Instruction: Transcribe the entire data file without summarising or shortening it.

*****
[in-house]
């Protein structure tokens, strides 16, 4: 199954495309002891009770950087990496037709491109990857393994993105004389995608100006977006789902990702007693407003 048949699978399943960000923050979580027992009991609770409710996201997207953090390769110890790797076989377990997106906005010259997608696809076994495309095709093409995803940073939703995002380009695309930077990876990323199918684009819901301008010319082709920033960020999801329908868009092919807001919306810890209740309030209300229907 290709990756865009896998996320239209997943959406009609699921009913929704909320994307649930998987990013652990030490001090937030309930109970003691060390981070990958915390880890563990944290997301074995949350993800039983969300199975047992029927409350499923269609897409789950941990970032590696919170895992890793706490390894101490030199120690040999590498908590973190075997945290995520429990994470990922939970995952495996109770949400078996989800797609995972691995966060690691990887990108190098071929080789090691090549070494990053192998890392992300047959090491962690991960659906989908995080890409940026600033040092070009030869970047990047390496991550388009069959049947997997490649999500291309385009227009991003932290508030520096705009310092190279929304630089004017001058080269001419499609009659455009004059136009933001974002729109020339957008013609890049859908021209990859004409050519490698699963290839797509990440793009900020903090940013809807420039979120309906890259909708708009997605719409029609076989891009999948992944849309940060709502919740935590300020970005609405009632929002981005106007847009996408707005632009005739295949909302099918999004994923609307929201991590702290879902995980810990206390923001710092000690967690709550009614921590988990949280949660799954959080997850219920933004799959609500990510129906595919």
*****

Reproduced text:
[in-house]
């Protein structure tokens, strides 16, 4: 199954495309002891009770950087990496037709491109990857393994993105004389995608100006977006789902990702007693407003 048949699978399943960000923050979580027992009991609770409710996201997207953090390769110890790797076989377990997106906005010259997608696809076994495309095709093409995803940073939703995002380009695309930077990876990323199918684009819901301008010319082709920033960020999801329908868009092919807001919306810890209740309030209300229907 290709990756865009896998996320239209997943959406009609699921009913929704909320994307649930998987990013652990030490001090937030309930109970003691060390981070990958915390880890563990944290997301074995949350993800039983969300199975047992029927409350499923269609897409789950941990970032590696919170895992890793706490390894101490030199120690040999590498908590973190075997945290995520429990994470990922939970995952495996109770949400078996989800797609995972691995966060690691990887990108190098071929080789090691090549070494990053192998890392992300047959090491962690991960659906989908995080890409940026600033040092070009030869970047990047390496991550388009069959049947997997490649999500291309385009227009991003932290508030520096705009310092190279929304630089004017001058080269001419499609009659455009004059136009933001974002729109020339957008013609890049859908021209990859004409050519490698699963290839797509990440793009900020903090940013809807420039979120309906890259909708708009997605719409029609076989891009999948992944849309940060709502919740935590300020970005609405009632929002981005106007847009996408707005632009005739295949909302099918999004994923609307929201991590702290879902995980810990206390923001710092000690967690709550009614921590988990949280949660799954959080997850219920933004799959609500990510129906595919």